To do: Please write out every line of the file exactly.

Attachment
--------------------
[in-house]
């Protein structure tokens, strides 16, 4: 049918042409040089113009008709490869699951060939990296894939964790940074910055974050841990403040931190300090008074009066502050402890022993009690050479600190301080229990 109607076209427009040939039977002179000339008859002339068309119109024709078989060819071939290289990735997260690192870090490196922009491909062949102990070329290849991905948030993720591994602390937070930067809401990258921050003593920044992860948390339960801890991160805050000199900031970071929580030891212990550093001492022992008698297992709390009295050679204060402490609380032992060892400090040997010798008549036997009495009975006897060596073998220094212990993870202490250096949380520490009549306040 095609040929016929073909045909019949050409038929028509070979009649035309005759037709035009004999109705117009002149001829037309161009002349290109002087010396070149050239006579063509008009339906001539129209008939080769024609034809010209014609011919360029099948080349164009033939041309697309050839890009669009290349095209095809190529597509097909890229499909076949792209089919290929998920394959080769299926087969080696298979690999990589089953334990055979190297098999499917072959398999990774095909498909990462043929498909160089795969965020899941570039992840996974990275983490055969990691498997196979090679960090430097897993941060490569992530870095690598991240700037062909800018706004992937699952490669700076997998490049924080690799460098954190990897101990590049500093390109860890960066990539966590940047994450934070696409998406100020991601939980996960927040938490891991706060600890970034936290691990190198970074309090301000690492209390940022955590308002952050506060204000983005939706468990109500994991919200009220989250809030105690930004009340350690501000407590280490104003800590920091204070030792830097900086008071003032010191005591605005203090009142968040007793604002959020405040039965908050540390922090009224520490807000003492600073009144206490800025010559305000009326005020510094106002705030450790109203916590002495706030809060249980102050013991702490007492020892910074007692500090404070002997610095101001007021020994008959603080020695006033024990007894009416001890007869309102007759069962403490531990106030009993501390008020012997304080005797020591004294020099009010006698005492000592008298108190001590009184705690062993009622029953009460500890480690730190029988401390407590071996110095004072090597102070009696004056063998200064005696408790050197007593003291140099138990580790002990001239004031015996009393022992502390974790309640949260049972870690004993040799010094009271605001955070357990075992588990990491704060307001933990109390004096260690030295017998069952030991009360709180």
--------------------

[in-house]
């Protein structure tokens, strides 16, 4: 049918042409040089113009008709490869699951060939990296894939964790940074910055974050841990403040931190300090008074009066502050402890022993009690050479600190301080229990 109607076209427009040939039977002179000339008859002339068309119109024709078989060819071939290289990735997260690192870090490196922009491909062949102990070329290849991905948030993720591994602390937070930067809401990258921050003593920044992860948390339960801890991160805050000199900031970071929580030891212990550093001492022992008698297992709390009295050679204060402490609380032992060892400090040997010798008549036997009495009975006897060596073998220094212990993870202490250096949380520490009549306040 095609040929016929073909045909019949050409038929028509070979009649035309005759037709035009004999109705117009002149001829037309161009002349290109002087010396070149050239006579063509008009339906001539129209008939080769024609034809010209014609011919360029099948080349164009033939041309697309050839890009669009290349095209095809190529597509097909890229499909076949792209089919290929998920394959080769299926087969080696298979690999990589089953334990055979190297098999499917072959398999990774095909498909990462043929498909160089795969965020899941570039992840996974990275983490055969990691498997196979090679960090430097897993941060490569992530870095690598991240700037062909800018706004992937699952490669700076997998490049924080690799460098954190990897101990590049500093390109860890960066990539966590940047994450934070696409998406100020991601939980996960927040938490891991706060600890970034936290691990190198970074309090301000690492209390940022955590308002952050506060204000983005939706468990109500994991919200009220989250809030105690930004009340350690501000407590280490104003800590920091204070030792830097900086008071003032010191005591605005203090009142968040007793604002959020405040039965908050540390922090009224520490807000003492600073009144206490800025010559305000009326005020510094106002705030450790109203916590002495706030809060249980102050013991702490007492020892910074007692500090404070002997610095101001007021020994008959603080020695006033024990007894009416001890007869309102007759069962403490531990106030009993501390008020012997304080005797020591004294020099009010006698005492000592008298108190001590009184705690062993009622029953009460500890480690730190029988401390407590071996110095004072090597102070009696004056063998200064005696408790050197007593003291140099138990580790002990001239004031015996009393022992502390974790309640949260049972870690004993040799010094009271605001955070357990075992588990990491704060307001933990109390004096260690030295017998069952030991009360709180």